The past couple of weeks have seen something of a storm of protest directed at Bret Stephens of the New York Times, following the publication of his first column for that newspaper which happened to be on climate change. In the article Stephens does note ‘By now I can almost hear the heads exploding’ and that is exactly what happened.
While he could have easily avoided some of the petty criticism by not using words such as ‘modest’ to describe the extent of warming over the last century, his somewhat clumsy venture into the world of probability and uncertainty led many commentators to accuse him of climate denial – in fact they labelled him with the very names that he was cautioning were part of the problem with regards public disinterest in the climate issue itself. Stephens had noted;
Censoriously asserting one’s moral superiority and treating sceptics as imbeciles and deplorables wins few converts.
While I don’t subscribe to the way in which Stephens put together his story, he was nevertheless correct in his assertion that ‘much else that passes as accepted fact is really a matter of probabilities’. This issue is also a problem when it comes to discussing mitigation strategies.
While it is very clear that the Paris Agreement sets a goal of ‘well below 2°C’ and also challenges society to attempt to limit warming to 1.5°C, the current reality is that the world is not on track for this outcome and none of the Nationally Determined Contributions (NDC) submitted to date are aligned with the ambition that emerged from Paris. Yet there is almost no possibility of discussing the implications of such an outcome for fear in the minds of many that the discussion could become a slippery slope to reduced ambition. So there is a return to the language that Stephens encountered.
In my forthcoming book, Putting the Genie Back: Solving the Climate and Energy Dilemma, I do actually explore this issue. The discussion emerges from the world of climate probability and uncertainty, which is at the heart of the work of the MIT Joint Program on the Science and Policy of Global Change. Unfortunately, the use of a 2°C reference point has now become politically rigid, to the extent that it is hardly possible to explore what the number really means, let alone talk of surpassing it. The most common argument is that if 2°C is passed then society must be on a certain pathway to catastrophe. Talk of catastrophe and hopelessness can distance an audience, exactly the point that Stephens is making. Even the IEA 450 Scenario is based on probability; the mitigation pathway it delivers gives a 50% chance of limiting warming to 2°C; it is far from a guarantee of 2°C success.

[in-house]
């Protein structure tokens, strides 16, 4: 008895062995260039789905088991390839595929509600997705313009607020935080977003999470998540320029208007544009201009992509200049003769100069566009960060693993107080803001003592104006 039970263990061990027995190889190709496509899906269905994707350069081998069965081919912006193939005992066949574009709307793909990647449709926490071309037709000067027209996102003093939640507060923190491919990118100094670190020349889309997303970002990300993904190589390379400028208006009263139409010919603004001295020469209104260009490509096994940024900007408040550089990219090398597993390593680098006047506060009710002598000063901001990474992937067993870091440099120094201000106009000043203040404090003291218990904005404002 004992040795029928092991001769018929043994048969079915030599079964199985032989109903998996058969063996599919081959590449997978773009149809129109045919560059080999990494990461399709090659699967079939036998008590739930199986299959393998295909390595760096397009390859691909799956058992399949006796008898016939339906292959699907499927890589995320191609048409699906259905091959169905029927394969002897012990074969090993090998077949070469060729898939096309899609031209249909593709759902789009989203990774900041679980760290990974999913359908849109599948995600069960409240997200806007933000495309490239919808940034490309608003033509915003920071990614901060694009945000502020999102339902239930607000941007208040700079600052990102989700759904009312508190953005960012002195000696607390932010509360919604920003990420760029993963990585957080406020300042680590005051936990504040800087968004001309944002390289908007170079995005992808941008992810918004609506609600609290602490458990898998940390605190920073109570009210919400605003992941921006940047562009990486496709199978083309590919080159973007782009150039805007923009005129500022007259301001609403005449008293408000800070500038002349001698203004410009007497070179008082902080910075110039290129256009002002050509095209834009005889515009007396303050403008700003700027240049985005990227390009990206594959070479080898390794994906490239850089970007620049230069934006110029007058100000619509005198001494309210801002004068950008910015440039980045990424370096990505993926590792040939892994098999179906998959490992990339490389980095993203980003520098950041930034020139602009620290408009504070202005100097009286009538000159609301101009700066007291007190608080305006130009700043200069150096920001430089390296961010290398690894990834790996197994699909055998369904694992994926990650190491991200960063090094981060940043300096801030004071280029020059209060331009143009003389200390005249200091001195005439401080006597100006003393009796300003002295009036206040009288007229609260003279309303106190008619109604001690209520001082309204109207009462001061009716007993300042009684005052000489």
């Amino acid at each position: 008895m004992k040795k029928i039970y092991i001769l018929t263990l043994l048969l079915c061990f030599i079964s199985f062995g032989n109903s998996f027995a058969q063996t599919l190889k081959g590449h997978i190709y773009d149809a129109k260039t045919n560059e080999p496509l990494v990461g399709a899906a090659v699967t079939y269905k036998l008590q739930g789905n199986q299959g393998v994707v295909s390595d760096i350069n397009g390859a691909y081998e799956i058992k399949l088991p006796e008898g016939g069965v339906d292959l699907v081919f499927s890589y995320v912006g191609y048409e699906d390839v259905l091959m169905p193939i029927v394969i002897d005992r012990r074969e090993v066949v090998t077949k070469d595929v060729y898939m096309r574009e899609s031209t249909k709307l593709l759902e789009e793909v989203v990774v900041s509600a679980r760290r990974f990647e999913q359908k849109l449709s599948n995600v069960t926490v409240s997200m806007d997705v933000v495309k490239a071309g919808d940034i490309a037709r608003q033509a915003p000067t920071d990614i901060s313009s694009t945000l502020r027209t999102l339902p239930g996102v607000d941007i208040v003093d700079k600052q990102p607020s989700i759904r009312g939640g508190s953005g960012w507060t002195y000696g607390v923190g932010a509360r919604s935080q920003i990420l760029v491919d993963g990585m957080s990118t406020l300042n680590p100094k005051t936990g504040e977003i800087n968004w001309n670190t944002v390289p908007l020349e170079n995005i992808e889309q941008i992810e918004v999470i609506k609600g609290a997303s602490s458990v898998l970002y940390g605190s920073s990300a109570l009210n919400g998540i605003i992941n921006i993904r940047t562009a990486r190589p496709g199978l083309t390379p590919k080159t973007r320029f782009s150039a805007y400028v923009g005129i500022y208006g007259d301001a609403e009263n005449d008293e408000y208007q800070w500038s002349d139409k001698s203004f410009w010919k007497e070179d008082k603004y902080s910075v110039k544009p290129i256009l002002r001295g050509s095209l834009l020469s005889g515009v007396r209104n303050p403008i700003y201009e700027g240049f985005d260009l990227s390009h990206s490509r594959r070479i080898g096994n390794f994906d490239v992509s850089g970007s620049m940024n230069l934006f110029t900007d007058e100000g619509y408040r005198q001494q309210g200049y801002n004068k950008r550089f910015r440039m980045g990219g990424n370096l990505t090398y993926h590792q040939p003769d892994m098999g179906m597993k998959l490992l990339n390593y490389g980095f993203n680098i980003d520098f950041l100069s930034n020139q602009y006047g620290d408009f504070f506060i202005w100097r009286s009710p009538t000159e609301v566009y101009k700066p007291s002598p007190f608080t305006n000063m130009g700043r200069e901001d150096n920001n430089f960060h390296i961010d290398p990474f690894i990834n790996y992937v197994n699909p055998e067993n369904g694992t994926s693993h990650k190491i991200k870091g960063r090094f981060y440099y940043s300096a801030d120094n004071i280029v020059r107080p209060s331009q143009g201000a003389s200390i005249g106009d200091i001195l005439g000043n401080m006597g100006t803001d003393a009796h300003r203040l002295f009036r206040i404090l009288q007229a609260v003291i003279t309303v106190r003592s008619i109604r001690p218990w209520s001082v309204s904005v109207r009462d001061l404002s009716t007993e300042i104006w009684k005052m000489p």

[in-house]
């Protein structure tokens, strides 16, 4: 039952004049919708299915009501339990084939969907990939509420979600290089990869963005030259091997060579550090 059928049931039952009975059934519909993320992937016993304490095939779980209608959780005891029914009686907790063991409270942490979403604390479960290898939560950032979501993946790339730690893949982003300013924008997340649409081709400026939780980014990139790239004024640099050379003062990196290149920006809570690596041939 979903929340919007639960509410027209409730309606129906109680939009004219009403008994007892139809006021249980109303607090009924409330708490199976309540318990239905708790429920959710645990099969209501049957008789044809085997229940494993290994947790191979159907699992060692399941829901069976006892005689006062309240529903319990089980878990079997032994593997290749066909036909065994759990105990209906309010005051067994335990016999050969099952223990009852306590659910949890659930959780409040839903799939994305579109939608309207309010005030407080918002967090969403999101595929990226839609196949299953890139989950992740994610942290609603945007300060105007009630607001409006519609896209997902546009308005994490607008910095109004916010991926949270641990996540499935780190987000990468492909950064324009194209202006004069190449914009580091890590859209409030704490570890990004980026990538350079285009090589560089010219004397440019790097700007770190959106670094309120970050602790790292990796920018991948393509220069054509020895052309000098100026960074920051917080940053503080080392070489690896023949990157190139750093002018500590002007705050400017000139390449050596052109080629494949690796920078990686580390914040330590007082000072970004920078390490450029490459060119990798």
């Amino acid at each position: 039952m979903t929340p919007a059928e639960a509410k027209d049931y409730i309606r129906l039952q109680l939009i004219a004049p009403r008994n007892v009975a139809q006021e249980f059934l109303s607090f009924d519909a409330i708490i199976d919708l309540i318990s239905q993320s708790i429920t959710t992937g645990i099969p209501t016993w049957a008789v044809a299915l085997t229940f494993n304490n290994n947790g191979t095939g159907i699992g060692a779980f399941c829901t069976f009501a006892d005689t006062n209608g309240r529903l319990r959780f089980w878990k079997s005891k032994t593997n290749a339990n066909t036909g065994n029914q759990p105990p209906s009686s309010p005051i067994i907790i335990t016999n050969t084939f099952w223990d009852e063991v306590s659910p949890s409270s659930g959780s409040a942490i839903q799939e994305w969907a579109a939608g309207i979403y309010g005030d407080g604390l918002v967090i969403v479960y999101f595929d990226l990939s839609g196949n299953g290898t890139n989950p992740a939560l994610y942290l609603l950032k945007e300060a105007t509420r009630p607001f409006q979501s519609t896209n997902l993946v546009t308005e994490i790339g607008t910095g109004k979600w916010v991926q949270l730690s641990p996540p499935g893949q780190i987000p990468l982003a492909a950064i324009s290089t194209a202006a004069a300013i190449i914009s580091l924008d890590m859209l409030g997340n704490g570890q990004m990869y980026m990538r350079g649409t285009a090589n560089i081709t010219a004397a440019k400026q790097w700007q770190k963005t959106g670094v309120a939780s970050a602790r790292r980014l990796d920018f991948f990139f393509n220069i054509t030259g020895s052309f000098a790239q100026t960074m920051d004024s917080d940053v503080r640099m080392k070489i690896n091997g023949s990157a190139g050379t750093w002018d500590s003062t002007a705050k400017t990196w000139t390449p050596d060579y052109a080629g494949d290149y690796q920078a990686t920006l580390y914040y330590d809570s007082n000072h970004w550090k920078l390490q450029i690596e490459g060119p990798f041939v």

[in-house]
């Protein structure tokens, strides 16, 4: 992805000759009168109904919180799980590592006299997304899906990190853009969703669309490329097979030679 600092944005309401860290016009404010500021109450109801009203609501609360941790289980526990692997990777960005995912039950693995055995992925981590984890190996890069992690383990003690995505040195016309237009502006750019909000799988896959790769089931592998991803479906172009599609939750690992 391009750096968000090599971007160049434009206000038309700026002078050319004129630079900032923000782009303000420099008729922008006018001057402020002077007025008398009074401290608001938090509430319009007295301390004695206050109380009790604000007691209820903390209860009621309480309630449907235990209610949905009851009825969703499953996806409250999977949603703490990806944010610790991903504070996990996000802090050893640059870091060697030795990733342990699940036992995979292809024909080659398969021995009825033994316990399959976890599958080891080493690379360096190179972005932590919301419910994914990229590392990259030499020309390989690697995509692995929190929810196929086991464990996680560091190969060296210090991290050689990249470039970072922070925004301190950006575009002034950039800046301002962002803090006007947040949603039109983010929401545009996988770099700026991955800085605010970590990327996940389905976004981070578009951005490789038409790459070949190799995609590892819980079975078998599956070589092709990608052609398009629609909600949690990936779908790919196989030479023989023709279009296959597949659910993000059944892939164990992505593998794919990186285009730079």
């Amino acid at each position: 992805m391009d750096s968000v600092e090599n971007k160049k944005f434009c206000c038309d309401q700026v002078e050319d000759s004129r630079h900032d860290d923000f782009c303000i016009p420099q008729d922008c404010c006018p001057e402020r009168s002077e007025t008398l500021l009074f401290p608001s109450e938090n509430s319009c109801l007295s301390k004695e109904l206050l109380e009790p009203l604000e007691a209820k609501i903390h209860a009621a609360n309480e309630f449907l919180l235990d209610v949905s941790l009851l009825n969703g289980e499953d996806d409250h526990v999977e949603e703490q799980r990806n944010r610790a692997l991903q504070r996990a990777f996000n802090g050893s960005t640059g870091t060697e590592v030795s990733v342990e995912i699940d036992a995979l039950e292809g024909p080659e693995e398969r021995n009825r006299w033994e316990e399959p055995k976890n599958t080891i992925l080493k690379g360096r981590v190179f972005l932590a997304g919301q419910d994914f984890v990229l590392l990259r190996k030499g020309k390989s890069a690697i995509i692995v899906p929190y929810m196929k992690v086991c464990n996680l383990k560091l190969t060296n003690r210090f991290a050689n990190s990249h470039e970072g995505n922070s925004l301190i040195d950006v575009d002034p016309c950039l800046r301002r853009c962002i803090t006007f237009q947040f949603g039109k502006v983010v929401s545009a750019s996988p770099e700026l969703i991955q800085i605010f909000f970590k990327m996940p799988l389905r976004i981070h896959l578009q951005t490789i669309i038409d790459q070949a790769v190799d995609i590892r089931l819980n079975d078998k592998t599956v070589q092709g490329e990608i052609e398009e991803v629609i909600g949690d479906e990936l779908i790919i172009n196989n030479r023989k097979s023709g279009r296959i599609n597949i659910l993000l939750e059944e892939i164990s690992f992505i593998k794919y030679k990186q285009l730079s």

By contrast, MIT have demonstrated that even a modest attempt to mitigate emissions could profoundly affect the risk profile for equilibrium surface temperature. They looked at five mitigation scenarios (see below), from a ‘do nothing’ approach to a very stringent climate regime (Level 1, akin to a 2ºC case). In the ‘do nothing’ approach, mid-range warming by the end of the century is some 5ºC compared to the late 20th century, but with a wide distribution, which means that there is a small probability of warming up to 8ºC or more – almost certainly a catastrophic outcome even when accounting for the small probability that it might occur. But even modest mitigation efforts, while not shifting the mid-range sufficiently for an outcome close to 2ºC, nevertheless radically changes the shape of the distribution curve such that the spread narrows considerably, with the highest impact outcome dropping by almost 5ºC. As mitigation effort increases and the mid-range approaches 2ºC, the distribution narrows further such that the highest possible outcome is limited to 3ºC (more like the IEA 450 case).
This is not an argument for limiting the global effort to modest mitigation, but recognition that if modest mitigation is the best that can ultimately be achieved, the risk reduction it delivers has very high value to society. It also highlights that a singular focus on a very difficult-to-achieve goal can be counter-productive if it results in a breakdown of the efforts that deliver a less ambitious outcome. Some thought along these lines may be required as the current US Administration ponders the Paris Agreement.
Perhaps a more pragmatic discussion about effort and outcomes would also garner more interest from a broader swathe of society and offer renewed interest in climate change for the 64% of Americans who Stephens notes do not care ‘a great deal‘ about the subject.